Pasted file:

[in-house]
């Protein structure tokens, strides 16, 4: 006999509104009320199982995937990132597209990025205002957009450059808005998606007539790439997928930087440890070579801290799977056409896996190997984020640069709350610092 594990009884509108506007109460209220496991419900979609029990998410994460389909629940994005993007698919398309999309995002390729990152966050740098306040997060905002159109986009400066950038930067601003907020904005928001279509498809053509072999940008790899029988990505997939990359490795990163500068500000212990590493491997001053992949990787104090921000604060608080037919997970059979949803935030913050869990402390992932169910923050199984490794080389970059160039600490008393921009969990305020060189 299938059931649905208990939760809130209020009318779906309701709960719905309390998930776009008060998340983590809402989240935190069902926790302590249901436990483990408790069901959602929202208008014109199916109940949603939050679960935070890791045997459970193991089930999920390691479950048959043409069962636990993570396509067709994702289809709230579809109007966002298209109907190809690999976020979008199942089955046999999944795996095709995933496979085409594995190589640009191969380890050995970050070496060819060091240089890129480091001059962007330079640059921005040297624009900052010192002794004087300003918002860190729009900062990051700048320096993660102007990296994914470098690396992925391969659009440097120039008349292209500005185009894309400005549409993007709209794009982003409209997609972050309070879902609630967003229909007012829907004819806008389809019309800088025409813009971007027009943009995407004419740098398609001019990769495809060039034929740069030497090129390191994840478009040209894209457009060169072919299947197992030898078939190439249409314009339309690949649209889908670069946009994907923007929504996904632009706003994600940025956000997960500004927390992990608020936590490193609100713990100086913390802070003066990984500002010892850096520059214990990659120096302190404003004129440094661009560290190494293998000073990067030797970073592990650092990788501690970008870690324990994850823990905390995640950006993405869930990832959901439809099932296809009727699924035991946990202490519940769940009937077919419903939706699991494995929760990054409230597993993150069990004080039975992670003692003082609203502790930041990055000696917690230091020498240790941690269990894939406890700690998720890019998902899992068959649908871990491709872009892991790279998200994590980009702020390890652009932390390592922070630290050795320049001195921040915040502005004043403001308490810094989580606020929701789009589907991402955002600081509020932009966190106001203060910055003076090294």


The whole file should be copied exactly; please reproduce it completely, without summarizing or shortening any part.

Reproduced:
[in-house]
């Protein structure tokens, strides 16, 4: 006999509104009320199982995937990132597209990025205002957009450059808005998606007539790439997928930087440890070579801290799977056409896996190997984020640069709350610092 594990009884509108506007109460209220496991419900979609029990998410994460389909629940994005993007698919398309999309995002390729990152966050740098306040997060905002159109986009400066950038930067601003907020904005928001279509498809053509072999940008790899029988990505997939990359490795990163500068500000212990590493491997001053992949990787104090921000604060608080037919997970059979949803935030913050869990402390992932169910923050199984490794080389970059160039600490008393921009969990305020060189 299938059931649905208990939760809130209020009318779906309701709960719905309390998930776009008060998340983590809402989240935190069902926790302590249901436990483990408790069901959602929202208008014109199916109940949603939050679960935070890791045997459970193991089930999920390691479950048959043409069962636990993570396509067709994702289809709230579809109007966002298209109907190809690999976020979008199942089955046999999944795996095709995933496979085409594995190589640009191969380890050995970050070496060819060091240089890129480091001059962007330079640059921005040297624009900052010192002794004087300003918002860190729009900062990051700048320096993660102007990296994914470098690396992925391969659009440097120039008349292209500005185009894309400005549409993007709209794009982003409209997609972050309070879902609630967003229909007012829907004819806008389809019309800088025409813009971007027009943009995407004419740098398609001019990769495809060039034929740069030497090129390191994840478009040209894209457009060169072919299947197992030898078939190439249409314009339309690949649209889908670069946009994907923007929504996904632009706003994600940025956000997960500004927390992990608020936590490193609100713990100086913390802070003066990984500002010892850096520059214990990659120096302190404003004129440094661009560290190494293998000073990067030797970073592990650092990788501690970008870690324990994850823990905390995640950006993405869930990832959901439809099932296809009727699924035991946990202490519940769940009937077919419903939706699991494995929760990054409230597993993150069990004080039975992670003692003082609203502790930041990055000696917690230091020498240790941690269990894939406890700690998720890019998902899992068959649908871990491709872009892991790279998200994590980009702020390890652009932390390592922070630290050795320049001195921040915040502005004043403001308490810094989580606020929701789009589907991402955002600081509020932009966190106001203060910055003076090294």